I woke early the next morning, dry-throated in the half-light before dawn. I went to the kitchen to get water and on the way back down the hallway my gaze was caught, as it always was, by the door I hadn’t opened in months. I turned away—then quickly, as if to avoid changing my mind, I turned back and opened it. The air was stale and tinged with paint; the new carpet plush underfoot.

I sat in the wide-backed chair, crossing my legs beneath me, tucking my chin into my knees. I was cold.

We named her Amelie.

The coffin was so small it could have been a shoebox.

It was more common than people realised, the doctor explained.


None of it was commonplace to me. Not the way she kicked and swam; not the moment I had seen her little hand moving, waving at me for the first time on the ultrasound screen; and definitely not a few months later, when the smile slipped from the technician’s face and she said softly, ‘Just a moment, I need the radiographer to take a look.’

Sitting in her room, it seemed so plausible—I would bring her home, sit in the chair, sing lullabies in those witchy, blue hours before morning. I stroked my belly. The emptiness was a sucking tide.

The last time I had been in her room I had stacked boxes of newborn nappies we’d bought on sale at the supermarket. They were still there, a castle in the corner, waiting to be packed into the change table that was never constructed. I picked up a pair of dusky pink slippers and stroked them. They were buttery lambskin, impossibly small: the first things I had purchased when I found out I was having a girl. I held them to my cheek. They were warm and velvety.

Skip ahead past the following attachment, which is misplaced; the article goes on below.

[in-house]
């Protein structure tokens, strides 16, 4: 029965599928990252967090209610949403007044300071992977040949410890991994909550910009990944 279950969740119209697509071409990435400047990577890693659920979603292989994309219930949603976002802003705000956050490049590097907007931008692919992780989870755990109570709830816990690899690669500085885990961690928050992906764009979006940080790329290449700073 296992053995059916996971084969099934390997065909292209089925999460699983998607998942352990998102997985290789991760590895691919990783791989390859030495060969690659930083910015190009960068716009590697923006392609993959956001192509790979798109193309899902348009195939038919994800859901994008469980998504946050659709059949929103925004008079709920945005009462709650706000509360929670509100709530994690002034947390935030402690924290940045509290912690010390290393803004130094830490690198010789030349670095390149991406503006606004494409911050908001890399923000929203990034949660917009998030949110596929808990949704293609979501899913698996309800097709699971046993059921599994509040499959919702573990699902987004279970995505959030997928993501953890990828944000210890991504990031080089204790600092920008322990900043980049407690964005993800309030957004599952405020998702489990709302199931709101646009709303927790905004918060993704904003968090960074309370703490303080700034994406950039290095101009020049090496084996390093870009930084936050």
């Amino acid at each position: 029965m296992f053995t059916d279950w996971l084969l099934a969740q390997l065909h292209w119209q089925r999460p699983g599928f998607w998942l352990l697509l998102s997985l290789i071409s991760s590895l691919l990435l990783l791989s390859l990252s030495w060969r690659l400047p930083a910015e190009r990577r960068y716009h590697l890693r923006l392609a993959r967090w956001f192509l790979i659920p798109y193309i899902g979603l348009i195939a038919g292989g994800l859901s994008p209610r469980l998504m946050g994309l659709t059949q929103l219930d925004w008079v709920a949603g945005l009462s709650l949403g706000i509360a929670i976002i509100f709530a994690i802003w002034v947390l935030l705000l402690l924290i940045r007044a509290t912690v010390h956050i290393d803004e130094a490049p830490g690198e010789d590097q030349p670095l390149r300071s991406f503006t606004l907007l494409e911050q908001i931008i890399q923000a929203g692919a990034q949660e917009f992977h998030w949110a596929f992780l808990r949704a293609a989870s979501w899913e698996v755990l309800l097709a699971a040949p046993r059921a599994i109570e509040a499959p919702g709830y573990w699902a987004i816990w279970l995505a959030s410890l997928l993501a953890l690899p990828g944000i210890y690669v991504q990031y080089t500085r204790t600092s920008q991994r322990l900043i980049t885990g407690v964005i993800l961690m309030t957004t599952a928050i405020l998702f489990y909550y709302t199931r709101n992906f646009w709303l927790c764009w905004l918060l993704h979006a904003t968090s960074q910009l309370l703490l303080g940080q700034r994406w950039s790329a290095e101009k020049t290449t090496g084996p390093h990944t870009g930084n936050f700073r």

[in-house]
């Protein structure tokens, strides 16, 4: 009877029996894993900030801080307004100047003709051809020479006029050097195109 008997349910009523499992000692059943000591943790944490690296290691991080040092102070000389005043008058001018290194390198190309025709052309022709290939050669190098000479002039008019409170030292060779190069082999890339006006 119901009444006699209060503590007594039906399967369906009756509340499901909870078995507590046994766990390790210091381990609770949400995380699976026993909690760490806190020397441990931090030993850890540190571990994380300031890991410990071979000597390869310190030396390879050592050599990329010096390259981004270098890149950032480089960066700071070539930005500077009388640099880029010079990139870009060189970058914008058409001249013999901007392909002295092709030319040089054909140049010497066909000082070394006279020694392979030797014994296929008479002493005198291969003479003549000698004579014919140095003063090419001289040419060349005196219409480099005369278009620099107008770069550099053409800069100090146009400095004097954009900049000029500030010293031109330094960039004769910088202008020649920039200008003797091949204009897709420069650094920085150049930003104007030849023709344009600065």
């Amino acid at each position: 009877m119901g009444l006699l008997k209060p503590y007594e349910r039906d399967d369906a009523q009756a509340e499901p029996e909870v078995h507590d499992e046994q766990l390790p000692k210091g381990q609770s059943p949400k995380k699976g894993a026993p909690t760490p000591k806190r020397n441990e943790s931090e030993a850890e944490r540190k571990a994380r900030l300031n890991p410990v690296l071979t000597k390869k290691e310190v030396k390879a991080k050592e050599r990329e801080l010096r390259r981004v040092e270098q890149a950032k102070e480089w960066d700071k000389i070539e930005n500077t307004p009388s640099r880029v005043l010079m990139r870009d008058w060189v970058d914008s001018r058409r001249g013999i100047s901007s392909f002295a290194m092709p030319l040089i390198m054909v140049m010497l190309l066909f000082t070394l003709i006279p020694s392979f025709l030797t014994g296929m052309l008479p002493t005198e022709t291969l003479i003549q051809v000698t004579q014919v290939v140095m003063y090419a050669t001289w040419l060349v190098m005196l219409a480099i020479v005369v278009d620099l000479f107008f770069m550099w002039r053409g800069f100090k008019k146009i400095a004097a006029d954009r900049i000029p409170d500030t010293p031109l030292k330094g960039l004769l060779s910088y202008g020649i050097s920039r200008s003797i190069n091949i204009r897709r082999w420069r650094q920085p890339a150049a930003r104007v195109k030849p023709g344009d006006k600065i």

It had been difficult for both of us, but the physicality of the loss had been carved on me alone. I’d carried the weight of her still body for days; a stone at the bottom of my belly. Then after, I was hard and cold; a bowl poured out, an oyster stripped of its pearl. James held me and stroked my hair but it was abstract to him. Amelie hadn’t been real, not yet. Not in the swooping way she was to me.

She was real enough when he held her though, pale and still like a flower closed to frost. He examined her perfect face, stroked her downy eyebrows, measured his little finger to her closed fist. He balanced her tiny head in his cupped palms, like a fresh-laid egg.




James had tried, after, to comfort me. I did not know how to let him. At the hospital they gave us a shoebox with her things; wristbands, half-filled forms, a plaster cast of her feet, small and cool. I had left the box unopened on the bed, walking out of the room without a backwards glance. James walked me to the car where I sat, numb, while he paid for the parking. It wasn’t until much later, when I found the box, still unopened, laid on the end of our bed, that I realised he had gone back to fetch it. I slid it under the bed without looking, as if the sight would burn my eyes, leaving it with the dust bunnies and the lint. I should bring it in here, I thought, where it belongs.